Before reading Jane Fletcher Geniesse's American Priestess: The Extraordinary Story of Anna Spafford and the American Colony in Jerusalem I had never heard of Anna Spafford or the American Colony, which she had a hand in founding. It's a fascinating albeit somewhat bizarre story of one woman's journey from Norwegian immigrant to leader of a Protestant evangelical sect in Jerusalem. Really the book is about so much more than that, that I'm not even sure where to start.
To be very honest, I'm not sure I would have liked Anna Spafford, but she led an amazing life. Anna Oglende emigrated to the United States as a young girl in the mid-1800s and grew up in Chicago. At the tender age of 15 she caught the eye of a successful older lawyer named Horatio Spafford. Willing to wait for her to complete her education, they married when she turned 18. By that time Anna was virtually alone in the world, having lost all but one family member to illness. Post-Civil War America was ripe for the kind of religious fervor that gripped the nation at this time, and the Spaffords felt the evangelical calling and responded to it wholeheartedly.
Horatio and Anna led a seemingly charmed life. They had four lovely daughters and a large house on many acres of land in a up-and-coming part of Chicago, but all at once tragedy hit. While they survived the Great Chicago Fire fairly unscathed, misfortune struck when the ship Anna was traveling to France on with her daughters sank. Anna was one of the few survivors, Horatio having been left behind to travel at a later date. Anna was devastated, but she accepted that her daughters were now with God and thus in a better place. To make matters worse, Horatio was undergoing financial difficulties that he kept from Anna. Although Horatio had always been religious, It was during this period that they began their own sect called the Saints (or the Overcomers) and founded a church beside their home.
Like many Americans at this time the Spaffords believed that the Second Coming was upon them. Horatio had received a prophecy that they needed to go to Jerusalem to meet the Messiah. In 1881 the Spaffords along with 16 followers sailed for Jerusalem and the American Colony was founded. Their followers gave up their property and jobs and invested all their money in the religious group. Anna gave birth several more times and two daughters would survive childhood. After Horatio's death Anna would be left to pick up the reigns, and though a combination of sheer will (at times verging on despotism) and effective organizational and business sense the colony would flourish. Her word was law in the colony and she claimed she was guided by God who spoke directly to her.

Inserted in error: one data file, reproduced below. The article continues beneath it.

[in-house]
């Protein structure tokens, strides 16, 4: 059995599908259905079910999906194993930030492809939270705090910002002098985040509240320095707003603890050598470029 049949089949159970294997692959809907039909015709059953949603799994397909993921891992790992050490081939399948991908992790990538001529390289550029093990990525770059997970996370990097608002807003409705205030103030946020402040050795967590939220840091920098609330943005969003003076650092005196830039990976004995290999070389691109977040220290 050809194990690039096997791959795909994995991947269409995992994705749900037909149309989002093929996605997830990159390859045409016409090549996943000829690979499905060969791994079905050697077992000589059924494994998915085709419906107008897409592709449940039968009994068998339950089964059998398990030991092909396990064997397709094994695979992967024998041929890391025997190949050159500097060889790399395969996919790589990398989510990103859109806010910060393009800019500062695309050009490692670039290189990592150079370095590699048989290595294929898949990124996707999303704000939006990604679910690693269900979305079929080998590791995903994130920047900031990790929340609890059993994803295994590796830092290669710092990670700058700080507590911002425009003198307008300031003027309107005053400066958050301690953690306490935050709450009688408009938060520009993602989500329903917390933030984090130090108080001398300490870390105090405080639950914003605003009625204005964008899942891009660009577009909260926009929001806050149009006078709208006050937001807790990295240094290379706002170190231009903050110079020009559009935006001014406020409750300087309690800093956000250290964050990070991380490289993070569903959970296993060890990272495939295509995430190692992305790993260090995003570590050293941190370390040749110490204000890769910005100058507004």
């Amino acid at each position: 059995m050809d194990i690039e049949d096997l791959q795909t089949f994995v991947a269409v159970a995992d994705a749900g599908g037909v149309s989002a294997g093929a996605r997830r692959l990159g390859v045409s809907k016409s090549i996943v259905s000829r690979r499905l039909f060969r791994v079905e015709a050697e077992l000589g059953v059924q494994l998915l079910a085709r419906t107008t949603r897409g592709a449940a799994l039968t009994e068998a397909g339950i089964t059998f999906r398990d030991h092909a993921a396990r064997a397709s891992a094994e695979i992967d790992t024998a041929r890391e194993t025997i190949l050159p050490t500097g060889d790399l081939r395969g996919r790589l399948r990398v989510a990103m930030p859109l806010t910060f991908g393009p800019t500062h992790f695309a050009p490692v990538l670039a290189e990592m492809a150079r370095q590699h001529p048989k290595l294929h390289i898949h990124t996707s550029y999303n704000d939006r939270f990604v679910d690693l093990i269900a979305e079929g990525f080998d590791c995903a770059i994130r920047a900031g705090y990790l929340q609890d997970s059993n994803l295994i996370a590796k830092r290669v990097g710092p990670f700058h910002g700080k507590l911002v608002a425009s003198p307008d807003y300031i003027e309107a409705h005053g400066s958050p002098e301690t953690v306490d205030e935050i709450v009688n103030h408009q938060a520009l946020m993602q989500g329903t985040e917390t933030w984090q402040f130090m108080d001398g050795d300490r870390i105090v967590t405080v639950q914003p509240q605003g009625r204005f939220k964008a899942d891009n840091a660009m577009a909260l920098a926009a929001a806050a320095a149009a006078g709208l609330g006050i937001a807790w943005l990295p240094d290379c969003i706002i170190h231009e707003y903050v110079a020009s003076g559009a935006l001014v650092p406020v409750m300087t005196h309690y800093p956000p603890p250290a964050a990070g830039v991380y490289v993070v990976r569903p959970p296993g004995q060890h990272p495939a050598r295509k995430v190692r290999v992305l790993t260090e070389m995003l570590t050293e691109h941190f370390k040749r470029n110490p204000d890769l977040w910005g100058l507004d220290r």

The colony caused much agitation to the American consulate in Jerusalem. Three successive consuls struggled with what they saw as strange behavior coming from the sect. Nearly every follower was separated from his or her money and had to rely on the colony for even the most basic necessities. Ever stranger directives were passed down by Anna. Marriage was abolished. Husbands no longer slept with wives, and children were separated from parents. The sect members didn't allow any sort of medical interference from doctors. Those of school age were taught communally (if at all--they would receive knowledge with the coming of Christ). Yet those living at the colony, and it later came to include believers from a variety of countries, followed Anna with a strange cult-like obsession. Rarely did they question her motives when she demanded such unquestioning loyalty. It seemed like there was a double standard, however, when it came to the education and desires of her daughters as opposed to those of her followers.
Although controversy dogged the Spaffords and their colony through the years, they did manage to do some very good works for the people of Jerusalem without regard to nationality or religious creed. Unlike missionaries present in the Holy Land, the Overcomers never tried to convert the native population. They could also be very generous when it came to feeding the poor, and during WWI they nursed any soldiers requiring their services. In later years the Colony was known for their gracious living and received many famous visitors.
When the Spaffords first arrived in Jerusalem, the city was still part of the massive Ottoman Empire. Jews were starting to pour into the city as well and the Zionist movement was gaining strength at this time. It was interesting to see how the Holy Land developed historically. So many different players had a hand in making what it is today. The American Colony was witness to it all, including the defeat and withdrawal of the Turks and the creation of the British Mandate, which would go on to change the face of the country helping to shape it to what we see today. To this day there exists the American Colony Hotel.
American Priestess came to me as a review copy. I was hesitant to accept it, as I wasn't sure if I would be interested in the subject matter, but it turned out to be an utterly compelling read. It's obviously well researched and well written. I read the author spent seven years working on it, and I'm not surprised considering the painstaking detail Geniesse included. It's chock full of interesting information and it reads like really good fiction. Thanks to Mara at Random House for passing this along to me. I now have five copies of the book to pass along to interested readers. Please note I can only offer them to North American readers this time (the books will be coming from the publisher and they only have the rights to distribute copies here). I'll take names until Friday July 4, and draw out five winners on Saturday morning. If you're interested (and I highly recommend this one), please let me know in the comment area.